Remove emotion from AOAA debate
After an emotional two weeks, it's time for a deep breath on the Anthracite Outdoor Adventure Area (AOAA). Time for a reality check, too.
The project has inherent concerns. It's rarely advisable for a government entity to run a side business, such as Northumber-land County plans to do in the off-highway vehicle and outdoor recreation industries. And who needs another authority - the chosen governing body for the AOAA?
Those important issues, however, have been given considerable thought. The county has 6,500 acres of land suitable for outdoor adventure (and not much else) in five coal region townships and believes there is a market for such activity. It could sell the land instead, but the valuable coal reserves still underneath it dictate otherwise. And the county doesn't want to have an outside company operate the AOAA for fear of giving up local control, hence the authority.
Those issues are certainly debatable, but some others recently cast up have little merit.
Suddenly, there is concern for the "environmental impact" of the AOAA park? Those folks apparently didn't have the same concerns for the past 50 or more years when miles upon miles of trails were cut across the forest and coal lands. While the state scolded the county for one of its early missteps, various agencies are aware of the ongoing work and don't believe cutting tree branches and establishing trails is a danger to the environment.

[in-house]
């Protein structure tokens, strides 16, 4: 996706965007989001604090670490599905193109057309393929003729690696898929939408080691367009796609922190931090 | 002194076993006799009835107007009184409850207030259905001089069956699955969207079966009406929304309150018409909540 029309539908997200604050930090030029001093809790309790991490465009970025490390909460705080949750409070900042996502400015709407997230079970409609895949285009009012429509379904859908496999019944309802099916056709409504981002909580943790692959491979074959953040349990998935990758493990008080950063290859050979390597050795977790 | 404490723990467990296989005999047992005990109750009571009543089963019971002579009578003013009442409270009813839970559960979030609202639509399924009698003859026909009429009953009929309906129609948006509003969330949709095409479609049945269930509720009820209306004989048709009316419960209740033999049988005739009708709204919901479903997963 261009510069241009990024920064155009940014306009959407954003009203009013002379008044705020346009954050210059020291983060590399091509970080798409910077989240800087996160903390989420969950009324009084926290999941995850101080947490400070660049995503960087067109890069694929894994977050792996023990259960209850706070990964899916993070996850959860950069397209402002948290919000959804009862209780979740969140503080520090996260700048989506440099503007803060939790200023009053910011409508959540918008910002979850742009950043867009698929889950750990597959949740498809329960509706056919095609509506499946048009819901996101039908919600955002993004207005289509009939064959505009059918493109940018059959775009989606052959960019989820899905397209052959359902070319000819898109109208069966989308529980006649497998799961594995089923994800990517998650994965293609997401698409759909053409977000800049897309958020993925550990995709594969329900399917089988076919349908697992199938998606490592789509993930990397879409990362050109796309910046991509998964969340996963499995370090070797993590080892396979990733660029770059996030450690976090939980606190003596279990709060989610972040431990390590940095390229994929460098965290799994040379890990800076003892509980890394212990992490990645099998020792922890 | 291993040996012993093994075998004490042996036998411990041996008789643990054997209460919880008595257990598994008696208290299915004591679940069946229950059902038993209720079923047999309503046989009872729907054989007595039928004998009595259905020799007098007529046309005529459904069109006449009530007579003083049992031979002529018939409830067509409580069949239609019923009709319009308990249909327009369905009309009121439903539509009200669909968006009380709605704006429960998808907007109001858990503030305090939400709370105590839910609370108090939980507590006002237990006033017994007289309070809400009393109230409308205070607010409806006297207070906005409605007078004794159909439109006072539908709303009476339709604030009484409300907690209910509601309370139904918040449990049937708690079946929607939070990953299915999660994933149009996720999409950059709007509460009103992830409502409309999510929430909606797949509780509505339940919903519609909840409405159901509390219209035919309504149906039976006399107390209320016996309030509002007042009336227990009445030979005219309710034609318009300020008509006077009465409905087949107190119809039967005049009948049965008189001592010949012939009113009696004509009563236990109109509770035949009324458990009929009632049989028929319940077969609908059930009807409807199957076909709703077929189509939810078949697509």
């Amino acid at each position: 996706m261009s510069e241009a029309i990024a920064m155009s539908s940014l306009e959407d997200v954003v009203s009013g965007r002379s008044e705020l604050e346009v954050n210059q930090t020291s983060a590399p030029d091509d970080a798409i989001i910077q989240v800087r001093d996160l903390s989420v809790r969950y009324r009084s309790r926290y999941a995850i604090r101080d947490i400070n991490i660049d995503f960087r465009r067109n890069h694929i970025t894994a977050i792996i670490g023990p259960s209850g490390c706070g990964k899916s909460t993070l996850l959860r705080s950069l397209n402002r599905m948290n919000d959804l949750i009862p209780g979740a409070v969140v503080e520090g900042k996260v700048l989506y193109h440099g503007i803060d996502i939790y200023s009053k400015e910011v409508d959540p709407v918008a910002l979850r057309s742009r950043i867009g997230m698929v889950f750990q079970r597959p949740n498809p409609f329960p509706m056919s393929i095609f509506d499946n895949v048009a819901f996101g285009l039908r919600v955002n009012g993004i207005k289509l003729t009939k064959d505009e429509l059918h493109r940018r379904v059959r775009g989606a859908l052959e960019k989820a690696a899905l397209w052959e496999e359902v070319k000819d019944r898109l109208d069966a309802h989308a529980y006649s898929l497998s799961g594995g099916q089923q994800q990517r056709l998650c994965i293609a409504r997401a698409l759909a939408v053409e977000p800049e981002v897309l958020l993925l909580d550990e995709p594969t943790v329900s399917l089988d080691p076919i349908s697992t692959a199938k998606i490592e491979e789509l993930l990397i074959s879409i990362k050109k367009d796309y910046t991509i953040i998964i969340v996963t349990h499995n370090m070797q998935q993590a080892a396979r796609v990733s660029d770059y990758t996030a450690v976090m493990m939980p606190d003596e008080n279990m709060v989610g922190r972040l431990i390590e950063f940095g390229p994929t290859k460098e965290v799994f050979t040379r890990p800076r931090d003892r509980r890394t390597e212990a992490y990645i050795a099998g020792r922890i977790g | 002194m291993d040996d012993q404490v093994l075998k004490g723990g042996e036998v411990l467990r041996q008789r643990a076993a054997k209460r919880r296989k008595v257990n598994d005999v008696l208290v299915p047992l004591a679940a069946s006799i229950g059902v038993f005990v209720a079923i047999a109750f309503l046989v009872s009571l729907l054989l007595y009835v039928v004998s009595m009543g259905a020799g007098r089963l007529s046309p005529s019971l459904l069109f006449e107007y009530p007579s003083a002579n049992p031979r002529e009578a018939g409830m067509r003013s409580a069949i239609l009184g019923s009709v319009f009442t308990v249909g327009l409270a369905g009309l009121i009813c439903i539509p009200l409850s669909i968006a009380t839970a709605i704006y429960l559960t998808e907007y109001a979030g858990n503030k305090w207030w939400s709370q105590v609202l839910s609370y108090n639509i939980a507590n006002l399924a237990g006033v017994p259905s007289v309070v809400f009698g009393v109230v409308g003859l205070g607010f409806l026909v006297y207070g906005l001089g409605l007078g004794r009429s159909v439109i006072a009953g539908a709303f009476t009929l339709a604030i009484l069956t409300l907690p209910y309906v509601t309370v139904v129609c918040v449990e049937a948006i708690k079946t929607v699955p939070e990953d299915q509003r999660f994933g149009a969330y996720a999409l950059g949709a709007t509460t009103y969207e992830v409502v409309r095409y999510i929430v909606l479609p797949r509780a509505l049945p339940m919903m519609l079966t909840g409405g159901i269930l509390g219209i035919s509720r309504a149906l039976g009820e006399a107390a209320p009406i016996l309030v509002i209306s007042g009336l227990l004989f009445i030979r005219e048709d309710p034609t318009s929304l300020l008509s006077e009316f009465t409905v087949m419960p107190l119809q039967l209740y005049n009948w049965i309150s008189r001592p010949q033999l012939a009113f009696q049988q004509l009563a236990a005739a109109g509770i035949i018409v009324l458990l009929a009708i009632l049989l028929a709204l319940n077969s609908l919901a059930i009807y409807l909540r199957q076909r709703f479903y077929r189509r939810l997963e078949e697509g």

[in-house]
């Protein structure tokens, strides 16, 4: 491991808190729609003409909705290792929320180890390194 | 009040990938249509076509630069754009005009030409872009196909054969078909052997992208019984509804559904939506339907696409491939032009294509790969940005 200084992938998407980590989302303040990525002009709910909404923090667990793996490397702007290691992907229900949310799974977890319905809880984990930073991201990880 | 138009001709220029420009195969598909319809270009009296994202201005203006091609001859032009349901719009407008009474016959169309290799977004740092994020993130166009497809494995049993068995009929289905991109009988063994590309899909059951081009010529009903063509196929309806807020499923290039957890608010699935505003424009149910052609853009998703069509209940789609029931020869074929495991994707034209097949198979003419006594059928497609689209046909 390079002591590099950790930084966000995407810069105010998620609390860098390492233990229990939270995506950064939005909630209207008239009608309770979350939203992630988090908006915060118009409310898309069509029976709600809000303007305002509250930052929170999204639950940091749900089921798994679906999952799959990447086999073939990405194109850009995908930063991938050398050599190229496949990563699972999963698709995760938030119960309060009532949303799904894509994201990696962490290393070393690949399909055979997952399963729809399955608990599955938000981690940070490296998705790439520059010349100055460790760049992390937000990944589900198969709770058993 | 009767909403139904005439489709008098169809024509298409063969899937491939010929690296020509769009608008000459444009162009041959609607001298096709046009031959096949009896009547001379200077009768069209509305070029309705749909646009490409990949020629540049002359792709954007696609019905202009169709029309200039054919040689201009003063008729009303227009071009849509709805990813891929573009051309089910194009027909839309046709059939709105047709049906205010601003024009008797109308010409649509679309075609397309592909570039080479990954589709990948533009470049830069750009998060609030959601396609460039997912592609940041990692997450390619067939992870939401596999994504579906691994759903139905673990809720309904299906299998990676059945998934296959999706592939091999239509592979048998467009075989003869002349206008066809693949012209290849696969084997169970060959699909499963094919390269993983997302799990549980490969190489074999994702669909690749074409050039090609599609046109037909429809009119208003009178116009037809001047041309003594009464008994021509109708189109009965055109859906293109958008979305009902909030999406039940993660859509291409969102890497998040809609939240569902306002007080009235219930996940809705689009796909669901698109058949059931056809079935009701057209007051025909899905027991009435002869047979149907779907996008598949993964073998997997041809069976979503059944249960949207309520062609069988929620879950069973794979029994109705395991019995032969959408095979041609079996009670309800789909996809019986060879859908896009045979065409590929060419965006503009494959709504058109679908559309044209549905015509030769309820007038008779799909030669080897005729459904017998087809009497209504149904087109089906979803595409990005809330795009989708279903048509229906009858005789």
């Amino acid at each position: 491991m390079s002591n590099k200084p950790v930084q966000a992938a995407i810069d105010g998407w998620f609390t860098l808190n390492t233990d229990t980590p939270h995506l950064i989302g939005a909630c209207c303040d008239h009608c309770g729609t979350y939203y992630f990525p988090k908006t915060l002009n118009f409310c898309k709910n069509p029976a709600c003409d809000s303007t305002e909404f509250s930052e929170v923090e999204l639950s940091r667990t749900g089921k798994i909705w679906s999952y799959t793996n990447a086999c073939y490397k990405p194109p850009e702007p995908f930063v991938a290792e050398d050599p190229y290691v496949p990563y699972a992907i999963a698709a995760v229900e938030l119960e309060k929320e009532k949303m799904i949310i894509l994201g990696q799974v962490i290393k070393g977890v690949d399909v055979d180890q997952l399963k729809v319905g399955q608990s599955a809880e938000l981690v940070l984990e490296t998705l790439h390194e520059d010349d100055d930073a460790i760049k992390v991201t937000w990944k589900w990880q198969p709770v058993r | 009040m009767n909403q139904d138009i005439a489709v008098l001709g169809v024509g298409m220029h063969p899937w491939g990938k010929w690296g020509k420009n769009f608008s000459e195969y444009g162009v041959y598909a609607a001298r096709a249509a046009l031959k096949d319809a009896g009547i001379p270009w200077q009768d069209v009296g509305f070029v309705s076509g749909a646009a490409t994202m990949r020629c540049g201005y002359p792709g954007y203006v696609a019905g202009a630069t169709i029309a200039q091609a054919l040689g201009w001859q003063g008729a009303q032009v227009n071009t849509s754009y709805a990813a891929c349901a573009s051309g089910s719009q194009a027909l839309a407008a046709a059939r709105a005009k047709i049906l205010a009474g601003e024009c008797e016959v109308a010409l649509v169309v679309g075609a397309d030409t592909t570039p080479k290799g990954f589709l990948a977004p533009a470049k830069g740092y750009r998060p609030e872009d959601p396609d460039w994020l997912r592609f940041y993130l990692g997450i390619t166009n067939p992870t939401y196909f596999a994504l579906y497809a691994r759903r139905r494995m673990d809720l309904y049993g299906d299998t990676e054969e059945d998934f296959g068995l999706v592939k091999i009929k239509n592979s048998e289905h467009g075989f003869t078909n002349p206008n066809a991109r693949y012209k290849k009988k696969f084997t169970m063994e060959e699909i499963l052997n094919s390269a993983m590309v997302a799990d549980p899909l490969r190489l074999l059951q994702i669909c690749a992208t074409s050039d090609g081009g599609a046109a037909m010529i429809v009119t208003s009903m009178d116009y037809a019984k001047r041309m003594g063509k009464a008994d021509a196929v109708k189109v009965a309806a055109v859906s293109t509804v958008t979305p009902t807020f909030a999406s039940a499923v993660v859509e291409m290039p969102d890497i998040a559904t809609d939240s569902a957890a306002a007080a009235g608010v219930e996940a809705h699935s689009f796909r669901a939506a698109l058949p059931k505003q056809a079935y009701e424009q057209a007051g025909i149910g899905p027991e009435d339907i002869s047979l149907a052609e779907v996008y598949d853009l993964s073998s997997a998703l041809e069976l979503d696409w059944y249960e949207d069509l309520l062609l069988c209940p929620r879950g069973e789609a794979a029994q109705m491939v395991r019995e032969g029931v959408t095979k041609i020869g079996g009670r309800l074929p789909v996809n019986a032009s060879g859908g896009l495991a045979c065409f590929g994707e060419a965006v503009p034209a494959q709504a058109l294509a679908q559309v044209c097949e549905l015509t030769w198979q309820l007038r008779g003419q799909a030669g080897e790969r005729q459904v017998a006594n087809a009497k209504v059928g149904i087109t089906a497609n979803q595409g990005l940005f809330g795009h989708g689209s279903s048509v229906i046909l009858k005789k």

There are others concerned that out-of-towners won't respect the land, but we believe otherwise for those investing the time and money to drive here and pay for access. Besides, have all locals respected it? Of course not. That's whose junk has been dumped on AOAA land for decades.
The concern over visiting ATV riders causing problems beyond park boundaries is nearly as laughable. Again, who would travel to and pay for the right to ride on approved off-highway vehicle trails, then leave the property and cause problems for neighbors? Plenty of those type of troublemakers, unfortunately, already live here.
The accusation that charging a fee is "double taxation" is nonsense, too. We pay to stay overnight in a state park, to tour the Washington Monument or to see a football game at a local high school stadium - all facilities built with public money.
The impact on local emergency services and police forces has been distorted, too. Thus far, Coal Township police officers, hired for security, have been able to make a few extra bucks - paid for by organizations visiting the AOAA. Meanwhile, Shamokin Rescue Fire Company, which has a food trailer, has been among the local volunteer emergency organizations (not to mention businesses) that have earned money at the park, an opportunity they wouldn't otherwise have. And the primary local ambulance provider, a private business that supports the park, can likely make more money through providing services there, too. These are all positives.
Finally, the continuing claims that the county illegally controls the AOAA acreage and must sell it have been proven incorrect.
The more time spent on the unfounded, emotional roadblocks of this project, the less time there will be for making sure the truly important issues are properly addressed. Those right now include proper representation on the authority board and public access, including for hunters this season. We'll comment on those topics in this space soon.